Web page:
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Recession or Transition?

Did the games business shrink in 2009 or did consumers just abandon the high street?

Dark blue icons of video game controllers on a light blue background
Image credit: Eurogamer

Published as part of our sister-site' widely-read weekly newsletter, the Editorial is a weekly dissection of one of the issues weighing on the minds of the people at the top of the games business. It appears on Eurogamer after it goes out to newsletter subscribers.

On paper, 2009 was a tough year for the games industry. Looking at the raw figures now emerging from North America, Japan and Europe, the usual story of winners and losers is supplanted by a tale of general decline. It's by no means a dramatic setback - in many territories, 2009 is comfortably the second-biggest year on record for industry turnover, surpassed only by 2008. However, it's a psychological blow to an industry which has enjoyed decades of largely uninterrupted growth, and which had crossed its fingers and hoped to weather the present economic storm without taking any serious damage.

Yet the apparent decline in the industry's fortunes raises other questions. We have all spent years either preaching about, or listening to sermons about, the rising importance of new markets and new business models. The games industry is more diverse than ever before, encompassing mobile phone developers and publishers, firms making a handsome living out of games on social networking sites, subscription revenue from MMOs and other such games, and even a wide variety of new distribution methods and revenue streams for old-style boxed games.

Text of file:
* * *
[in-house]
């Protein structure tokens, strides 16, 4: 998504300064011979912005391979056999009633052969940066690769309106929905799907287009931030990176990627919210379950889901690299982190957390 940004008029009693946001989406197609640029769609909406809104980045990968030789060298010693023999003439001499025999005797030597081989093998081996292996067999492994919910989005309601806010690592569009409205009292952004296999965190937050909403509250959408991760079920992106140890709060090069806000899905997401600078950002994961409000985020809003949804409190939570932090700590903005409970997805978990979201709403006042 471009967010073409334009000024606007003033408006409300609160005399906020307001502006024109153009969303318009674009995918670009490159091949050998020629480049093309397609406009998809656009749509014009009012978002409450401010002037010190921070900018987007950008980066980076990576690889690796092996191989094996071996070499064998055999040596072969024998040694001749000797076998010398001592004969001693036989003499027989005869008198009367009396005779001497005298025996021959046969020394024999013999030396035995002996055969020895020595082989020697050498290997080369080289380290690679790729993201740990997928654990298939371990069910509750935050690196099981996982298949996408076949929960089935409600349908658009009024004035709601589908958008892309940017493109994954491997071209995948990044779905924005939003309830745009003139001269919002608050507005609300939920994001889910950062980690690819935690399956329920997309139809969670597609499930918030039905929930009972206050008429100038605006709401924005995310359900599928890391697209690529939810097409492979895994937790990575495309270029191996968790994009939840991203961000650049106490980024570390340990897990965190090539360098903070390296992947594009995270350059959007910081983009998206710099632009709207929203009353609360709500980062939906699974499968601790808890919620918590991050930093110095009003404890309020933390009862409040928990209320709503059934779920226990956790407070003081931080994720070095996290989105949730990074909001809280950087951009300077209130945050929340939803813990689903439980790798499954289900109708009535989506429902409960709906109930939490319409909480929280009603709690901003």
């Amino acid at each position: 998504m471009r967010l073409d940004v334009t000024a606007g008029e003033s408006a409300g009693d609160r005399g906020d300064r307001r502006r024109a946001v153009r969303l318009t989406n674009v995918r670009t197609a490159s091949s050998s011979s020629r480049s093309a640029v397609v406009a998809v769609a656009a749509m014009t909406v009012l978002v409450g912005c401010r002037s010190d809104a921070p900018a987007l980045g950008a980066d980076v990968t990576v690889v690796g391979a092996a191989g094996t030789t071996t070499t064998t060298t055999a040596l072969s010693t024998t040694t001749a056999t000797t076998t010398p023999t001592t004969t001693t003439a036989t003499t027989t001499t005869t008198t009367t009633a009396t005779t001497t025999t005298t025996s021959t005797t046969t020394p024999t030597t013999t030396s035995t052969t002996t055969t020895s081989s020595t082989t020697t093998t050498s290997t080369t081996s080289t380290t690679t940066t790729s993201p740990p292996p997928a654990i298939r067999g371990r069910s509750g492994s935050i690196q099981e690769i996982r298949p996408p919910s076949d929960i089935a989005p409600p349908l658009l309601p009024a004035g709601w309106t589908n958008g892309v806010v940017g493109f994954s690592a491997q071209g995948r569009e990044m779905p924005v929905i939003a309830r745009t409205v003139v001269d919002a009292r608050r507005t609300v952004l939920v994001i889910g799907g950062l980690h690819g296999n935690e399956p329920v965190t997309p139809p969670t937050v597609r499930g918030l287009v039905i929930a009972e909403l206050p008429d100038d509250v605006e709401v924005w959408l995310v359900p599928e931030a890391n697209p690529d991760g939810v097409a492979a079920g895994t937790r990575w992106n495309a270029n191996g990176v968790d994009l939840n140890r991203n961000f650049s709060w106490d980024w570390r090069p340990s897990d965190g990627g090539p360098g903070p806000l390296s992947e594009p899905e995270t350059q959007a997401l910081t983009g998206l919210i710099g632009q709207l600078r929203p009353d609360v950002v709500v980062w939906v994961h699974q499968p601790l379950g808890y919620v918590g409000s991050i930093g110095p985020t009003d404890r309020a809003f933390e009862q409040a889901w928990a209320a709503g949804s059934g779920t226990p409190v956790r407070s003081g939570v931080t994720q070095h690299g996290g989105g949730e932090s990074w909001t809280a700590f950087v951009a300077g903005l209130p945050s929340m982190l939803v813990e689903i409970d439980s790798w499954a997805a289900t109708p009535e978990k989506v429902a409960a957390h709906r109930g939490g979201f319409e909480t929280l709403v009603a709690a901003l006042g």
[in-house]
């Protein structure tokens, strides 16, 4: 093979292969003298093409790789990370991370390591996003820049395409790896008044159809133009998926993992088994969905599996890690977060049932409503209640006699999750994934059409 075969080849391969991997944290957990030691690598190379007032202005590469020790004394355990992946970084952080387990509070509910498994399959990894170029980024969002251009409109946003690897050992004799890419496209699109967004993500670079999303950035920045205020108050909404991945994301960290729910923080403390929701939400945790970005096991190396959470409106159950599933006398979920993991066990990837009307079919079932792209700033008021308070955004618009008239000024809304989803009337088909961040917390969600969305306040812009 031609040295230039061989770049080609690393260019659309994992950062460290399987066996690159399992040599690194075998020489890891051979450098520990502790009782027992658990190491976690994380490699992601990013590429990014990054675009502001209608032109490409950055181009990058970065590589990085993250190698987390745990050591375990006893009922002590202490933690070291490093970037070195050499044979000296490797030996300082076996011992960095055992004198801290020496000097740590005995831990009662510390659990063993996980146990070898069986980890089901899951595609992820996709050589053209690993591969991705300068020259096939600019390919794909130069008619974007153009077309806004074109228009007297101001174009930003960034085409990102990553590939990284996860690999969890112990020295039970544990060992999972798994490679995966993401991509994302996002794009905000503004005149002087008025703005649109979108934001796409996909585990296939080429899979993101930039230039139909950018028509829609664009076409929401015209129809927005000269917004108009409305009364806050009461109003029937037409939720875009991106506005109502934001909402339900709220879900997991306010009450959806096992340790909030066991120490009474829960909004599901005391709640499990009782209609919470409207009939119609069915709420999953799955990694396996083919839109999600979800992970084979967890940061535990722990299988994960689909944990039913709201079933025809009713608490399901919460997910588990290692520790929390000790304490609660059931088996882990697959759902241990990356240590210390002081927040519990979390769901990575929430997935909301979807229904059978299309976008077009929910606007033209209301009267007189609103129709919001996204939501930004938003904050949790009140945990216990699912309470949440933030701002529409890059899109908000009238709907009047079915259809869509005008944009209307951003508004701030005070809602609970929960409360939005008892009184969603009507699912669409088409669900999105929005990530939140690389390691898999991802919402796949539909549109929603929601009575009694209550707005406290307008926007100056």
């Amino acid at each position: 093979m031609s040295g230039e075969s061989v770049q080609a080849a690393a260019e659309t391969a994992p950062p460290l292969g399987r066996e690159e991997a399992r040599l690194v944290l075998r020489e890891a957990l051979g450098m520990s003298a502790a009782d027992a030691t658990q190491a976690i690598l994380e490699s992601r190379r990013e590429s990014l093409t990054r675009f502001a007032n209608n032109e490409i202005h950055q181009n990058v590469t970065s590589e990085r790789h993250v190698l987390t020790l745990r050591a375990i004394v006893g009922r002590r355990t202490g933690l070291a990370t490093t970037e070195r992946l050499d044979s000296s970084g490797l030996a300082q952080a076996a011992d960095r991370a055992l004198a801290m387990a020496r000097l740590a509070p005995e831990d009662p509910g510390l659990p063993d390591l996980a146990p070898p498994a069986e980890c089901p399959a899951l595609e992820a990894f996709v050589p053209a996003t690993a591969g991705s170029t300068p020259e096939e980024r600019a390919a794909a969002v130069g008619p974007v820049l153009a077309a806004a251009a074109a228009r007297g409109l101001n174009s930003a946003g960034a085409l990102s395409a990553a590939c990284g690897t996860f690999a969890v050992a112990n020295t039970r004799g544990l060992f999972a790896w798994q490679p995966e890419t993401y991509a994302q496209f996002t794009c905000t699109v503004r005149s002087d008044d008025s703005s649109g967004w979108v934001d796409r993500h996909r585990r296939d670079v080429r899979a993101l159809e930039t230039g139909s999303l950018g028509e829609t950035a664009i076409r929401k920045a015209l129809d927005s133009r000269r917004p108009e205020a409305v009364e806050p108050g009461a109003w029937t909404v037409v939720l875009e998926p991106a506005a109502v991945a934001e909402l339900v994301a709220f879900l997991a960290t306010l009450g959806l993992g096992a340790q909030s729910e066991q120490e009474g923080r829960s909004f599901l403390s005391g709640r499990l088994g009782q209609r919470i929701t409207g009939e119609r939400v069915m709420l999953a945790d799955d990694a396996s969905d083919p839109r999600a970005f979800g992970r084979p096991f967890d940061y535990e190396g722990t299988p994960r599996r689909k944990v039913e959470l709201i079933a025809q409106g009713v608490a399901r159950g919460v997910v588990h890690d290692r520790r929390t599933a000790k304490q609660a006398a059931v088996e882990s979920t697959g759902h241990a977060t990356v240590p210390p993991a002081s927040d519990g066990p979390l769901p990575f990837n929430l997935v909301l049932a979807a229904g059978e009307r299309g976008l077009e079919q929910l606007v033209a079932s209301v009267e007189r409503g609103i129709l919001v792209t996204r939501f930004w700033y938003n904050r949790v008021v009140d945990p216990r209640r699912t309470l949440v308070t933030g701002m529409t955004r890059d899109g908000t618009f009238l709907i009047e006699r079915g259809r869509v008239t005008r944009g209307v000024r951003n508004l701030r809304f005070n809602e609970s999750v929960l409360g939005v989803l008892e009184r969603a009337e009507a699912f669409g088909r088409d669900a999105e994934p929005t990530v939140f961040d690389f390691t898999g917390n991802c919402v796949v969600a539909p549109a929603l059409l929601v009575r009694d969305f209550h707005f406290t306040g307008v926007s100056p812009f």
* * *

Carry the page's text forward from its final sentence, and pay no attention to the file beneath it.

So where, in our assessment of 2009, are those companies? Naysayers roll their eyes and mock the idea that the games industry could grow through a recession this severe, but they base their figures entirely on sales of monolithic, boxed, physical products. Few of the world's number-crunching bodies factor any revenue from digital distribution sales into their figures - let alone more complex revenue like DLC, subscriptions, advertising sales or microtransactions.

Herein lies the rub. We simply don't know how much money the industry made last year. We know that boxed game sales declined slightly - partially due to lowering price points, which have knocked some of the value out of the market (a trend which needs to continue, somewhat painful though it may be in the short term), partially due to macroeconomic conditions and even, to some degree, due to a ludicrously weak Christmas line-up which saw many publishers pushing top products into 2010 to avoid releasing too close to Modern Warfare 2.

What we don't know, however, is what happened to all of the industry's other revenue. It's probably safe to say that many of those burgeoning sectors actually grew. On consoles, valuable and desirable DLC is becoming much more commonplace, while both PS3 and Xbox 360 had a fantastic year from the perspective of Arcade / PSN releases. Music games, too, drive ever-larger volumes of track sales through their respective online services as their installed bases continue to grow (it's quite telling that Rock Band has been sold out at many major retailers across the UK over the Christmas and New Year period).

Meanwhile, the market for Facebook games has exploded, resulting in extraordinary valuations for some of the top companies involved, and surprisingly handsome revenue streams. The iPhone recently topped three billion apps downloaded, a huge proportion of them games; new companies and old alike are making fortunes on this platform, and other smartphone platforms are now opening up to games. In the subscription space, World of Warcraft powered ahead, as usual, but new products launched and found their niches, or continued to enjoy steady growth in the shadow of Blizzard's colossus.